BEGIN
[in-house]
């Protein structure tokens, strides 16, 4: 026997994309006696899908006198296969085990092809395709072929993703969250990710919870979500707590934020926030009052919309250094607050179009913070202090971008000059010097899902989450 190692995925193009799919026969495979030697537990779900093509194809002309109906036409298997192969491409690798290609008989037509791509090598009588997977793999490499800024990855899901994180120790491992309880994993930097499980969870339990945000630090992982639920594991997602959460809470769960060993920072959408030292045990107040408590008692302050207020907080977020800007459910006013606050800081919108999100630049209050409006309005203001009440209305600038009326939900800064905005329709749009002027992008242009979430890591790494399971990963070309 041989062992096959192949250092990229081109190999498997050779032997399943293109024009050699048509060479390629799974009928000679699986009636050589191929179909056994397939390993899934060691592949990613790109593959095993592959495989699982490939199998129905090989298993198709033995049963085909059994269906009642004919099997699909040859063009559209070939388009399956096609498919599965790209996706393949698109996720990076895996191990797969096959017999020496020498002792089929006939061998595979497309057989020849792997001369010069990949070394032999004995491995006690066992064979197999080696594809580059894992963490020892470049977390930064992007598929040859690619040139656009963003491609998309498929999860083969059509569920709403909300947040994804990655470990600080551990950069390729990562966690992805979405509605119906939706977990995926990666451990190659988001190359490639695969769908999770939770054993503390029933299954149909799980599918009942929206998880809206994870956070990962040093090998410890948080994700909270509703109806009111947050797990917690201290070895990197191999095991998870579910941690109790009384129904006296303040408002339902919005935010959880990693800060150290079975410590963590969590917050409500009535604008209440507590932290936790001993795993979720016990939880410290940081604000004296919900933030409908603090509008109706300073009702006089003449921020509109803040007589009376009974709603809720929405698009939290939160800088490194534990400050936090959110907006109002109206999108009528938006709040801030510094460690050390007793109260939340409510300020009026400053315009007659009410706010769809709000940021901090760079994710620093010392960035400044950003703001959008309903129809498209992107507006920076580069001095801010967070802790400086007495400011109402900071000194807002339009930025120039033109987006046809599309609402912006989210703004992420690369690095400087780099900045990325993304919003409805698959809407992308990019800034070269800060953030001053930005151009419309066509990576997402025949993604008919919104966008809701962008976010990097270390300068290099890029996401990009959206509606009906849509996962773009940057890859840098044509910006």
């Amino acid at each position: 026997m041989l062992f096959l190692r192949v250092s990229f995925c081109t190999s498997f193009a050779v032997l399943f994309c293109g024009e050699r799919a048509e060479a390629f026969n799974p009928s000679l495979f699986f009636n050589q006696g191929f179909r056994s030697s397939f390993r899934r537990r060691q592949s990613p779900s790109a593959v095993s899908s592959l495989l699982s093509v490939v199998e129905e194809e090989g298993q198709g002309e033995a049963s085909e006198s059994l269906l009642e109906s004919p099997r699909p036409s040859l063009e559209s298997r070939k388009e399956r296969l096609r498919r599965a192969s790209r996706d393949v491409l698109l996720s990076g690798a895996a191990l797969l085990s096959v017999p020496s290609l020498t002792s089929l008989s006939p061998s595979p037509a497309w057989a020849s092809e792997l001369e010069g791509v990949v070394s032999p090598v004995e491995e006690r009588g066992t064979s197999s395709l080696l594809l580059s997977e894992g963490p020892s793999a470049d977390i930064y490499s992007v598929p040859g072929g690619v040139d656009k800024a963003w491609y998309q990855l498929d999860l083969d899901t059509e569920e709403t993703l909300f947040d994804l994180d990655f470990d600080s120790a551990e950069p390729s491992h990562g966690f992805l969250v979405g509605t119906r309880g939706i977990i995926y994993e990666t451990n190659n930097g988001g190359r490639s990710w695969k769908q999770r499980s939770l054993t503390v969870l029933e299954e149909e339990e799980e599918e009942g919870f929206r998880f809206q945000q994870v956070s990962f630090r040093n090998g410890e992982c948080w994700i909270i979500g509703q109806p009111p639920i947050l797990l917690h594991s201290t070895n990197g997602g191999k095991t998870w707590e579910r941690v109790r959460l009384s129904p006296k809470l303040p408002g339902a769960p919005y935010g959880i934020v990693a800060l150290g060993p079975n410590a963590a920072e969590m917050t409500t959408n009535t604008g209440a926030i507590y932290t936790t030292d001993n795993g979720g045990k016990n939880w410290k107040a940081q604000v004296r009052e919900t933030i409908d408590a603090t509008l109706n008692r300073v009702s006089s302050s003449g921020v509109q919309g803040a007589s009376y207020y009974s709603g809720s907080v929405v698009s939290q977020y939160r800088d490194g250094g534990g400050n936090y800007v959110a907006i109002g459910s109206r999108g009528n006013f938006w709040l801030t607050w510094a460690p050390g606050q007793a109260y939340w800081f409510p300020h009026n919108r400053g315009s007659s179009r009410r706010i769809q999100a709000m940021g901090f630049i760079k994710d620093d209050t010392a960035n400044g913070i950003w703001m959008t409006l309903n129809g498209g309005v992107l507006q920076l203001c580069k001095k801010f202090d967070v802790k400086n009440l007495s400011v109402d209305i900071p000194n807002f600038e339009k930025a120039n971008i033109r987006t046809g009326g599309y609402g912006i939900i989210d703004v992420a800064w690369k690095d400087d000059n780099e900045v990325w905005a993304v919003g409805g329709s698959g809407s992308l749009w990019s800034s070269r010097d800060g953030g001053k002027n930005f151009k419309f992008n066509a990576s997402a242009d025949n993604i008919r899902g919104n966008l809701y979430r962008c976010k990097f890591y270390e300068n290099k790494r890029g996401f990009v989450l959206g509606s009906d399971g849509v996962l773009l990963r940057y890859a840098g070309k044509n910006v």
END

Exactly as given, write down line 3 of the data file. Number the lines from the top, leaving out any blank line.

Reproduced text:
């Amino acid at each position: 026997m041989l062992f096959l190692r192949v250092s990229f995925c081109t190999s498997f193009a050779v032997l399943f994309c293109g024009e050699r799919a048509e060479a390629f026969n799974p009928s000679l495979f699986f009636n050589q006696g191929f179909r056994s030697s397939f390993r899934r537990r060691q592949s990613p779900s790109a593959v095993s899908s592959l495989l699982s093509v490939v199998e129905e194809e090989g298993q198709g002309e033995a049963s085909e006198s059994l269906l009642e109906s004919p099997r699909p036409s040859l063009e559209s298997r070939k388009e399956r296969l096609r498919r599965a192969s790209r996706d393949v491409l698109l996720s990076g690798a895996a191990l797969l085990s096959v017999p020496s290609l020498t002792s089929l008989s006939p061998s595979p037509a497309w057989a020849s092809e792997l001369e010069g791509v990949v070394s032999p090598v004995e491995e006690r009588g066992t064979s197999s395709l080696l594809l580059s997977e894992g963490p020892s793999a470049d977390i930064y490499s992007v598929p040859g072929g690619v040139d656009k800024a963003w491609y998309q990855l498929d999860l083969d899901t059509e569920e709403t993703l909300f947040d994804l994180d990655f470990d600080s120790a551990e950069p390729s491992h990562g966690f992805l969250v979405g509605t119906r309880g939706i977990i995926y994993e990666t451990n190659n930097g988001g190359r490639s990710w695969k769908q999770r499980s939770l054993t503390v969870l029933e299954e149909e339990e799980e599918e009942g919870f929206r998880f809206q945000q994870v956070s990962f630090r040093n090998g410890e992982c948080w994700i909270i979500g509703q109806p009111p639920i947050l797990l917690h594991s201290t070895n990197g997602g191999k095991t998870w707590e579910r941690v109790r959460l009384s129904p006296k809470l303040p408002g339902a769960p919005y935010g959880i934020v990693a800060l150290g060993p079975n410590a963590a920072e969590m917050t409500t959408n009535t604008g209440a926030i507590y932290t936790t030292d001993n795993g979720g045990k016990n939880w410290k107040a940081q604000v004296r009052e919900t933030i409908d408590a603090t509008l109706n008692r300073v009702s006089s302050s003449g921020v509109q919309g803040a007589s009376y207020y009974s709603g809720s907080v929405v698009s939290q977020y939160r800088d490194g250094g534990g400050n936090y800007v959110a907006i109002g459910s109206r999108g009528n006013f938006w709040l801030t607050w510094a460690p050390g606050q007793a109260y939340w800081f409510p300020h009026n919108r400053g315009s007659s179009r009410r706010i769809q999100a709000m940021g901090f630049i760079k994710d620093d209050t010392a960035n400044g913070i950003w703001m959008t409006l309903n129809g498209g309005v992107l507006q920076l203001c580069k001095k801010f202090d967070v802790k400086n009440l007495s400011v109402d209305i900071p000194n807002f600038e339009k930025a120039n971008i033109r987006t046809g009326g599309y609402g912006i939900i989210d703004v992420a800064w690369k690095d400087d000059n780099e900045v990325w905005a993304v919003g409805g329709s698959g809407s992308l749009w990019s800034s070269r010097d800060g953030g001053k002027n930005f151009k419309f992008n066509a990576s997402a242009d025949n993604i008919r899902g919104n966008l809701y979430r962008c976010k990097f890591y270390e300068n290099k790494r890029g996401f990009v989450l959206g509606s009906d399971g849509v996962l773009l990963r940057y890859a840098g070309k044509n910006v």